Protecting Your Home From Summer Storms
Summer has barely hit the halfway mark and already storms have resulted in hundreds of thousands of outages in the Garden State, but just like families prepare for snow emergencies there should be a plan for summer storms as well.
Art Aiello with Generac Power systems is a Disaster Preparedness expert says homeowners have a heightened sense of disaster situations thanks to Hurricane Irene, but the summer weather can also spawn severe weather including dorechos and thunderstorms with intense wind and rain- and often those are the ones homeowners aren't expecting.
Aiello says the two biggest dangers during the severe summer storms is the intense heat and the damage to property from high winds, rain, and debris.
To protect themselves and their property, Aiello says the most important thing is to be prepared.
"Do what you can to be prepared well in advance of severe weather because it can come up very suddenly and do damage very quickly."
That means checking your roof to make sure it's in good shape and there are no loose shingles that can fly off and cause damage. Aiello also suggests making sure your roof is wind rated if you happen to live in an area with frequent storms.
Additionally Aiello says people tend to forget about windows and doors when storm prepping.
"if there are debris that can cause damage to windows and doors, you might want to consider investing in impact resistant windows as well as storm rated entry and garage doors."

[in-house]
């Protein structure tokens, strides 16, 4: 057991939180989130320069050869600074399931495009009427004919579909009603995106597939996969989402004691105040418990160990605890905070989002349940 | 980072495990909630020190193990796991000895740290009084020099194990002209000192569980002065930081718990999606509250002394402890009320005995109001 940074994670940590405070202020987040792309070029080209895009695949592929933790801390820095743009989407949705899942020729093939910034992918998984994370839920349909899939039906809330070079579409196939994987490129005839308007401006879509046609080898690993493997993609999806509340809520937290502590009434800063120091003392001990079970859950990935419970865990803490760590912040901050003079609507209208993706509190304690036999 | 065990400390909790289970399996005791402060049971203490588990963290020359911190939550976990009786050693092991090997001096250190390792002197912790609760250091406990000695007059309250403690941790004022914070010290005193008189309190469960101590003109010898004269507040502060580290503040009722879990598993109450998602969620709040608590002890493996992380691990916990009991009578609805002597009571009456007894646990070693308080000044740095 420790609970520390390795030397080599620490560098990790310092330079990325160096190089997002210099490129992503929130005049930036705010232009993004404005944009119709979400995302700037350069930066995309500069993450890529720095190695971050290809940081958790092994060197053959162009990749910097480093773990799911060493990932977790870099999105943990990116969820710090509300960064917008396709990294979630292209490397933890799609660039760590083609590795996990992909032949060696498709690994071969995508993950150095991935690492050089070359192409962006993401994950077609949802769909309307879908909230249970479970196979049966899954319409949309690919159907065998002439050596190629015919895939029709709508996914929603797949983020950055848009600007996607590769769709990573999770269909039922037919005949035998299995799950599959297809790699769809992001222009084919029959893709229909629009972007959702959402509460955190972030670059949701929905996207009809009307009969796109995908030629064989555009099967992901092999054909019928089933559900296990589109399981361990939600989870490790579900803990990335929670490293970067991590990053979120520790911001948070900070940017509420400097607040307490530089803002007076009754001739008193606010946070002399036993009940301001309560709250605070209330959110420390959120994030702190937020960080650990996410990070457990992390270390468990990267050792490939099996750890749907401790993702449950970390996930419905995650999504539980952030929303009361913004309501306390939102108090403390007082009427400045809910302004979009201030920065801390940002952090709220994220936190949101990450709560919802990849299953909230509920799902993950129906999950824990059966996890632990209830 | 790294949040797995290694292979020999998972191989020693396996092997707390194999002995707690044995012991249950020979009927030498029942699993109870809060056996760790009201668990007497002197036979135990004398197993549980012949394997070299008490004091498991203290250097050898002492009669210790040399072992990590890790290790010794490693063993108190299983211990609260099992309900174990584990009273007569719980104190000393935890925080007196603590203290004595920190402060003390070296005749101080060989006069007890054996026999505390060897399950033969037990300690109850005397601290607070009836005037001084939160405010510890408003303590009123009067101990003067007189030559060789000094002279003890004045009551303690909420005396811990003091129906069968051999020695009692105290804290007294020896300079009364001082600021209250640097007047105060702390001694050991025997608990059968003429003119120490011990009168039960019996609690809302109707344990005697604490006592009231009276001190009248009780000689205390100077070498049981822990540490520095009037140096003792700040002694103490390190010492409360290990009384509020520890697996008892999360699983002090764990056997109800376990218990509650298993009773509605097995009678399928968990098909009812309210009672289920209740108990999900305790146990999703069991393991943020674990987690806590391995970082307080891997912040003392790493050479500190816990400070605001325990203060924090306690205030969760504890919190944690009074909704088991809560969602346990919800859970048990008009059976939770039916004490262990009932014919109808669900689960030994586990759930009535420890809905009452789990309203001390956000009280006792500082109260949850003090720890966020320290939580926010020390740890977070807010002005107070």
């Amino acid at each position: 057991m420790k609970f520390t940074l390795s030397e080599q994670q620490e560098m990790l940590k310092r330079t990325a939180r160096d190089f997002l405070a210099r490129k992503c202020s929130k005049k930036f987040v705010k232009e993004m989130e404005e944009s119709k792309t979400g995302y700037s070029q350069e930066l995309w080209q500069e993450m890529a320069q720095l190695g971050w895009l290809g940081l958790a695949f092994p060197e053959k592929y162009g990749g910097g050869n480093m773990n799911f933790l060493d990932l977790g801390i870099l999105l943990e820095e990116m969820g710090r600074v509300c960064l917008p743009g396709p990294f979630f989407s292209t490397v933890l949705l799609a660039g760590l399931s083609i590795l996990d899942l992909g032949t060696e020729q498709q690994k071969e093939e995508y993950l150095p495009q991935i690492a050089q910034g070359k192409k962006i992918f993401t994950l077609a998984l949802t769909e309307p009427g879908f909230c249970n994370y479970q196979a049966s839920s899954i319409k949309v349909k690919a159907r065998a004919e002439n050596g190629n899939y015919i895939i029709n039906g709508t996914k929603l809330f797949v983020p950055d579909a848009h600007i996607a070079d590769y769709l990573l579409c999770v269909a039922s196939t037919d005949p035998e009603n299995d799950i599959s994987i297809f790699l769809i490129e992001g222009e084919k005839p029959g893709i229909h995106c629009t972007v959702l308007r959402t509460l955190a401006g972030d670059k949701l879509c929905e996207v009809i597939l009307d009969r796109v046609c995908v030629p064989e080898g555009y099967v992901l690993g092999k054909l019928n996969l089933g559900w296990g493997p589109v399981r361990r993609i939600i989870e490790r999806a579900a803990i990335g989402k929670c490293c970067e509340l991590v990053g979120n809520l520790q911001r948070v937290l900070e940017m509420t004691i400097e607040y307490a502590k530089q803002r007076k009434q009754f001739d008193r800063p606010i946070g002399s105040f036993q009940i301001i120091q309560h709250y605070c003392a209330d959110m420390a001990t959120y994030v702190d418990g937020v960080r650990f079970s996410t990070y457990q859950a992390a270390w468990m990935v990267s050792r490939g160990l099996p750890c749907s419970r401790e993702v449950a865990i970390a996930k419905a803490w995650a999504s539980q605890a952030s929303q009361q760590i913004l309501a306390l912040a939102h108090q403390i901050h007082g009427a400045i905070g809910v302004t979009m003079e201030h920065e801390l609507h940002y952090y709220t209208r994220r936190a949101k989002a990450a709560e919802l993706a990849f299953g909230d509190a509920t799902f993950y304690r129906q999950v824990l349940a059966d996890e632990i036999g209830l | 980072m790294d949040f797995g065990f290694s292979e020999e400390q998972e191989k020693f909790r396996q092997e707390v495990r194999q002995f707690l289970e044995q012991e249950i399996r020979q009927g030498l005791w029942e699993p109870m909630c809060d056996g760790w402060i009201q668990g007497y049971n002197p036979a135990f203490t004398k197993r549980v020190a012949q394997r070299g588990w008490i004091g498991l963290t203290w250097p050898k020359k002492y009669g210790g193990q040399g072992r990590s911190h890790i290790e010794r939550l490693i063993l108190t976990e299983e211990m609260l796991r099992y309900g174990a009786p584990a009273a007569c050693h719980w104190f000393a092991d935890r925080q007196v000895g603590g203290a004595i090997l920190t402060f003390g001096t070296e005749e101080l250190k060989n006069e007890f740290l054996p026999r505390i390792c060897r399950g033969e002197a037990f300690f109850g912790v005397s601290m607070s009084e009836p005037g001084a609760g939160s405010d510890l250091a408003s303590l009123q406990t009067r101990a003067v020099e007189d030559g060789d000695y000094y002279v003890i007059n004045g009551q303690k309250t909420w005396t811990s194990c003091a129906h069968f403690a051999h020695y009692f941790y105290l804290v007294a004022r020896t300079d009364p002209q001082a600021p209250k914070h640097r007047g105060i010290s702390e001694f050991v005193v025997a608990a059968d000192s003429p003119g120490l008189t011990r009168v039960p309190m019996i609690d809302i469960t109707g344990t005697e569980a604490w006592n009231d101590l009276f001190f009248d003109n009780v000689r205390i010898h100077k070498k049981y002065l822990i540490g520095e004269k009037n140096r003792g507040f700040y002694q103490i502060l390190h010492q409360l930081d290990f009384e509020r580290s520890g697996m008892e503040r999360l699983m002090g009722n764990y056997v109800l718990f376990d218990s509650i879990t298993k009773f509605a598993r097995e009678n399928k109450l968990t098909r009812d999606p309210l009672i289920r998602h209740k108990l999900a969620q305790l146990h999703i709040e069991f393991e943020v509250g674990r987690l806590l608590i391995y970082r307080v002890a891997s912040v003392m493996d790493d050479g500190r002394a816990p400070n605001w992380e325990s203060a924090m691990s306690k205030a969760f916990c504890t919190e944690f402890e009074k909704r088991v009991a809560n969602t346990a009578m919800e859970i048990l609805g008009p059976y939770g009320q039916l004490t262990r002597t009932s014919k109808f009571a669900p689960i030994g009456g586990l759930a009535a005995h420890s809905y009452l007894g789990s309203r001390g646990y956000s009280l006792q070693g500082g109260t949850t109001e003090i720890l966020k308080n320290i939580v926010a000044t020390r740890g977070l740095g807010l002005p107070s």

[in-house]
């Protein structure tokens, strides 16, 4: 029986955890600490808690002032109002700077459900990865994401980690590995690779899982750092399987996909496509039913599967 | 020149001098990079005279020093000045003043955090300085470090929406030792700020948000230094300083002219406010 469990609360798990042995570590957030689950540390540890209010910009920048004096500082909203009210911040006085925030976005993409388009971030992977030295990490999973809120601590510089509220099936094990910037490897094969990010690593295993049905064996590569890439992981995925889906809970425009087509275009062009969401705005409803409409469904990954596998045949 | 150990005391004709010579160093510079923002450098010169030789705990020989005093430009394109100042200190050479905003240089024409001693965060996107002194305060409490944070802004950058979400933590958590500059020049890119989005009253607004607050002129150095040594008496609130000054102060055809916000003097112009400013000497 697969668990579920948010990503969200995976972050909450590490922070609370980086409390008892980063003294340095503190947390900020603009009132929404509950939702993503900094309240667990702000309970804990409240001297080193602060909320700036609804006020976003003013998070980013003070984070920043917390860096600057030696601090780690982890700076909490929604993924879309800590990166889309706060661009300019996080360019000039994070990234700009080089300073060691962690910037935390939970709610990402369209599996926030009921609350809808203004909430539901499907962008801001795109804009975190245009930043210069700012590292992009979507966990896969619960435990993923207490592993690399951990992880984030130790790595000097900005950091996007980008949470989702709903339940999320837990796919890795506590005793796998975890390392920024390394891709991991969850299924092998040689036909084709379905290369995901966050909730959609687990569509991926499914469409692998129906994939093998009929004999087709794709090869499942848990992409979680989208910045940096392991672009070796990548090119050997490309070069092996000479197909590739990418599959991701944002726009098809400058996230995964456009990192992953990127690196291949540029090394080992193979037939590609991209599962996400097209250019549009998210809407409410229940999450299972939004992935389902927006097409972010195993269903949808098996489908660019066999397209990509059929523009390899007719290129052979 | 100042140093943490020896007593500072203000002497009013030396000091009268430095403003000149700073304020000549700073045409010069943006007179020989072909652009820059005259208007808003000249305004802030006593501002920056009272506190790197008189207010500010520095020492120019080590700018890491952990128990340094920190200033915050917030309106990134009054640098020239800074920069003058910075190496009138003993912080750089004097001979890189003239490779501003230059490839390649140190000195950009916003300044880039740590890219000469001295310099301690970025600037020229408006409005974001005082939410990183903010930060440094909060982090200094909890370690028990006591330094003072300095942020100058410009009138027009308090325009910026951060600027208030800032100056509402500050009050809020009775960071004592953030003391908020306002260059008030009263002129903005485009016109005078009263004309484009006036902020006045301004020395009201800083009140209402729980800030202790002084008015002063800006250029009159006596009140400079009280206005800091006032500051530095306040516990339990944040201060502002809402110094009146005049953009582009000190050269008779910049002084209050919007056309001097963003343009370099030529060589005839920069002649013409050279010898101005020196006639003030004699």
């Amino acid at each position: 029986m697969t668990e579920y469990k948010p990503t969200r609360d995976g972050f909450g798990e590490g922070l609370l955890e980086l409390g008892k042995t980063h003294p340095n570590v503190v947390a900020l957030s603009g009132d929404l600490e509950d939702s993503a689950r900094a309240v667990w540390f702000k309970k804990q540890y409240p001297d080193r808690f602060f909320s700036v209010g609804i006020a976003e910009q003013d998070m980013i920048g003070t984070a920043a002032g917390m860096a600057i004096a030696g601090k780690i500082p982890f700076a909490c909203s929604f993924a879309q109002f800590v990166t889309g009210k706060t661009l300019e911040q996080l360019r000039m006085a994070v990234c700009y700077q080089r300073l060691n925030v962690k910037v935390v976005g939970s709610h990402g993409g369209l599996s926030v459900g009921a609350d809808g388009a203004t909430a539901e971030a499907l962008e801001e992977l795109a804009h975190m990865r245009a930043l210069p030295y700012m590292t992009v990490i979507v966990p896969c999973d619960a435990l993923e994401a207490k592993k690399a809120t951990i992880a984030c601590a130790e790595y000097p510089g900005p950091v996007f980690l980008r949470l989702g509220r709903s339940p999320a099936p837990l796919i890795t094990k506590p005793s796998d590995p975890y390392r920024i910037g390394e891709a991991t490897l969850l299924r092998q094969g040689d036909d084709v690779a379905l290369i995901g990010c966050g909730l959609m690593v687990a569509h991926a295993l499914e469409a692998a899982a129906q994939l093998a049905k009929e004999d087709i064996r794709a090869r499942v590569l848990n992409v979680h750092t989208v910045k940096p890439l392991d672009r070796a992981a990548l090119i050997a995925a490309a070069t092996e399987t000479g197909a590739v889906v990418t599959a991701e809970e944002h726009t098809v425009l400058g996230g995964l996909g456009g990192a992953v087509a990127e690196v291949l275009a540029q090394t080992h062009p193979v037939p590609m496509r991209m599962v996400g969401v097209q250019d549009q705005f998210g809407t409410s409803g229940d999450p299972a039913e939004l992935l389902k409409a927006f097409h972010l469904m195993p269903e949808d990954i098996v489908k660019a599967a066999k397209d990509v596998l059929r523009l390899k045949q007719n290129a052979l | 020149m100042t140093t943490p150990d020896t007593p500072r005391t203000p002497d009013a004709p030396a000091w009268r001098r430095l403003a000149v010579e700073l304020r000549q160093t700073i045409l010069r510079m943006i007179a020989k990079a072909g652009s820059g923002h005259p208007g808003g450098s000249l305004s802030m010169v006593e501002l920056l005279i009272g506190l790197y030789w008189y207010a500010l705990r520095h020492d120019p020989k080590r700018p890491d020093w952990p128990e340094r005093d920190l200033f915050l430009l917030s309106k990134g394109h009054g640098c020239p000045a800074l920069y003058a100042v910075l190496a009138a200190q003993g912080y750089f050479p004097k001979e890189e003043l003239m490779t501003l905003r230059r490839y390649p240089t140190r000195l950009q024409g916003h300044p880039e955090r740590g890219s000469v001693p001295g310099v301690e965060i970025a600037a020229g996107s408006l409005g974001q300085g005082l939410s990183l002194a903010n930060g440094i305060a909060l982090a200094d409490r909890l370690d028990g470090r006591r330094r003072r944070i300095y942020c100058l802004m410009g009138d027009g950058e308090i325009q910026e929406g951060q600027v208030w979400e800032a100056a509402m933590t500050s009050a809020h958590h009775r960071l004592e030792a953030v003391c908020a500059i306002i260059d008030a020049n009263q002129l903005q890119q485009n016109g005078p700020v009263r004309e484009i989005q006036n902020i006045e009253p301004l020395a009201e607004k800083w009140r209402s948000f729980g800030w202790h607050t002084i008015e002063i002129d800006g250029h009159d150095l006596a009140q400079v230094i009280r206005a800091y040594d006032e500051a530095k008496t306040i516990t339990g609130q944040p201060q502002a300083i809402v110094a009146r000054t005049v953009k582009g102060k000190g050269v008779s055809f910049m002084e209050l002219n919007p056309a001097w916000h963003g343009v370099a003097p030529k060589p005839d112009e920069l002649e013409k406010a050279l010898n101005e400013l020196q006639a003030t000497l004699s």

To deal with the power outages that come with storms, he recommends investing in some kind of back up power system. Whether it is a permanent or portable generator.
While many families are often more vigilant about outage preparedness during the winter, during summer people are often much less concerned about losing power. Something Aiello warns could be deadly.
"In the summer time if the power is out or if a thunderstorm goes through we don't think that our health or our lives are going to be affected. Unfortunately, recently with the extreme heat that was not the case."
Having an emergency kit ready is important notes Aiello. He suggests following the FEMA guidelines which recommend you pack enough to be self sufficient for three days.
In addition to things like food, a portable television or radio, and medicine, Aiello says make sure to have a working Smartphone or cell phone. He encourages using text messages to communicate with family and friends "so that you keep the lines free for an emergency."
The most important item however to be fully stocked on is water.
"Water will be something that you definitely want to make sure you're going to have plenty of. Particularly in the heat so that you do not find yourself dehydrated and in trouble that way."